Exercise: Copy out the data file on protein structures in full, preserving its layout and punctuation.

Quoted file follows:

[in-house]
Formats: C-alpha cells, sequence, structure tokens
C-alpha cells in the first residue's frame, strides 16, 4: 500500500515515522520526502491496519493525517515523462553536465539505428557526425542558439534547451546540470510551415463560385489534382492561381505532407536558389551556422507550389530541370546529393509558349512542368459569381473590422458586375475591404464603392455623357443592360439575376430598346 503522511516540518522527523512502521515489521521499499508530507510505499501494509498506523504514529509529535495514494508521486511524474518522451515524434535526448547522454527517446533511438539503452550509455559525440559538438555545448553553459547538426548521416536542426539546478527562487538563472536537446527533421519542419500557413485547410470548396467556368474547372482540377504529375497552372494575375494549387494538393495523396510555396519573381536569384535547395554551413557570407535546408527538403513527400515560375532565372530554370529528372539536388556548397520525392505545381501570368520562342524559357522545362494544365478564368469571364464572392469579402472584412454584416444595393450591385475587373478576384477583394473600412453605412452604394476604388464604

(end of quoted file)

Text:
[in-house]
Formats: C-alpha cells, sequence, structure tokens
C-alpha cells in the first residue's frame, strides 16, 4: 500500500515515522520526502491496519493525517515523462553536465539505428557526425542558439534547451546540470510551415463560385489534382492561381505532407536558389551556422507550389530541370546529393509558349512542368459569381473590422458586375475591404464603392455623357443592360439575376430598346 503522511516540518522527523512502521515489521521499499508530507510505499501494509498506523504514529509529535495514494508521486511524474518522451515524434535526448547522454527517446533511438539503452550509455559525440559538438555545448553553459547538426548521416536542426539546478527562487538563472536537446527533421519542419500557413485547410470548396467556368474547372482540377504529375497552372494575375494549387494538393495523396510555396519573381536569384535547395554551413557570407535546408527538403513527400515560375532565372530554370529528372539536388556548397520525392505545381501570368520562342524559357522545362494544365478564368469571364464572392469579402472584412454584416444595393450591385475587373478576384477583394473600412453605412452604394476604388464604